Perhaps Vogel, at Eastside Sports, summed it up best. “It’s hard to find a pattern,” he said. “Lots of things are in short supply, but it’s hard to predict. Tents have been hard to get your hands on; backpacking stoves and Black Diamond cams have been problematic. Bikes and car racks have been tough. Even bear canisters have been strangely difficult to get. What do all those things have in common?”
Answer: nothing. Inventory is simply tough right now across the board.
Areas of success
It’s not all doom and gloom, however, these retailers were quick to point out.
“For us, footwear has done well—though it’s hit or miss by brand,” Vogel said. “Other than Merrell, which basically ran out of shoes, we’ve done pretty well. La Sportiva and Topo Athletic are two that have been outstanding in terms of getting us product.”
Merkel said that while inventory hasn’t been easy in any category this year, there have been areas with fewer challenges. Round House has most of the downhill skis it ordered for the season, as well as a healthy selection of Nordic hardgoods. Some of that, she noted, is carryover product from last year, but that hasn’t posed a problem; there’s more of an appetite for older gear this season.
“There’s something to be said for reminding consumers that we do have carryover product from last year,” Merkel said. “Brands are cutting back expansion of their lines, so there’s probably going to be a lot more carryover for the next few years as well. It’s good to get customers used to that now.”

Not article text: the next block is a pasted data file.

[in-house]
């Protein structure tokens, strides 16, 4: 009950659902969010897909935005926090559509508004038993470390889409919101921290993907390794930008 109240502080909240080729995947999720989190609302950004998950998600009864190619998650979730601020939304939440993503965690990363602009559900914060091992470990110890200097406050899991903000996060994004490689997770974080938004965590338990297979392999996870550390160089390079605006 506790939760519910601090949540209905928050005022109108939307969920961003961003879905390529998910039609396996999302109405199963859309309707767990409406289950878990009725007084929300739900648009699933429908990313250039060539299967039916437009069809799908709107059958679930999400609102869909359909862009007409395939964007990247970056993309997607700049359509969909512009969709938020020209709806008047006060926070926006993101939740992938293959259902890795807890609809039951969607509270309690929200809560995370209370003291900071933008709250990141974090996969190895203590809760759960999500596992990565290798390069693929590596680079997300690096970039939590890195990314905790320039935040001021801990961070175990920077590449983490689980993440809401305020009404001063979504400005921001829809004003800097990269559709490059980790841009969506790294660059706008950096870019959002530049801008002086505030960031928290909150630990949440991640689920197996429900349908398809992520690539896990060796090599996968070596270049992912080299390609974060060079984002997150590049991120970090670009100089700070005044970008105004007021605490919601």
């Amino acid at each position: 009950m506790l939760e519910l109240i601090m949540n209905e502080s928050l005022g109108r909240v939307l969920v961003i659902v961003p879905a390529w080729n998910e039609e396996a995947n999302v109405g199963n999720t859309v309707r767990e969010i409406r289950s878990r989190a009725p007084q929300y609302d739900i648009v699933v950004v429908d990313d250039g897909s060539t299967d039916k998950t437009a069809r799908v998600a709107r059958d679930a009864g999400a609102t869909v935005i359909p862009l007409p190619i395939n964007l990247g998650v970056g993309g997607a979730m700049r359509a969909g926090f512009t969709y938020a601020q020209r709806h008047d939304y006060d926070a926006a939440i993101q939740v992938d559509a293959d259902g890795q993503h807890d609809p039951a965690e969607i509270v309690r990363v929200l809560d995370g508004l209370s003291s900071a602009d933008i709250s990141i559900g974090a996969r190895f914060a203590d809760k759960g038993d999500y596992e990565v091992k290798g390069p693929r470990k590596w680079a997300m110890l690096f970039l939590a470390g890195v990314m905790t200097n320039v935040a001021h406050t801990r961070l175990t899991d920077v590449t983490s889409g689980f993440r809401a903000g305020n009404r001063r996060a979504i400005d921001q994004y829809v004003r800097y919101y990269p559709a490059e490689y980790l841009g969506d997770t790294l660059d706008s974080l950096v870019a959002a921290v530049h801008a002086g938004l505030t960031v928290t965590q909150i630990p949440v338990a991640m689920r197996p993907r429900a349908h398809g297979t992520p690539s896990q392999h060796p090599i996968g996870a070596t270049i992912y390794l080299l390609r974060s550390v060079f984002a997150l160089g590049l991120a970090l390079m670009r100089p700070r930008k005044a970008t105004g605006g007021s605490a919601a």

At The Trail Head in Missoula, Franks said he was pleasantly surprised by the performance of the vendors he uses for his watersports categories.
“All of our boat vendors did a really excellent job,” he said. “We struggled with kayaks and paddles and accessories a little, but not as much as you might have imagined.”
Softgoods vs. hardgoods
Slicing things a different way, there’s no clear trend in supply differences between softgoods and hardgoods, according to the retailers we spoke with. Here, though, there’s at least some pattern in demand difference.
“Apparel is down by double digits this year,” Frank said of overall sales at The Trail Head. “The more casual it is, the more people don’t want it.”
Franks said that technical clothing has done well and hardgoods are flying off the shelves. He attributes the demand change to one simple factor: caution. Customers don’t want to try things on unless it’s something they absolutely need, like a raincoat, or something they feel safe trying on, like a ski boot.
“On the hardgoods side, we’re up 100 percentage points on uphill gear,” said Barg of his sales in Aspen. “Brands like Dynafit, Blizzard, and Technica are flying out the door. And surprisingly the inventory from those guys has been pretty good thus far.”
Again, though, there’s no clear pattern from a supply perspective, taking into account an experience like Merkel’s. She noted that, even though Round House has most of its pre-season ski orders filled by now, special orders are another story entirely.
“Our story with hardgoods is shipping delays,” said Merkel. “Companies are short-staffed, they don’t have the manpower to get special orders out, and that causes a trickle-down effect. We’ve been turning people away on the hardgoods side for special requests, just telling customers we’re sorry, but we can’t get them what they need.”
Add to that a massive fire this fall that burned down the main ski factory for Fischer—one of Merkel’s big vendors at Round House—and it’s been wildly unpredictable, even with some modest success at getting orders filled, she said.
Solution: Sourcing from multiple vendors and leaning on relationships
One workaround many retailers have pursued is quick pivots to different vendors.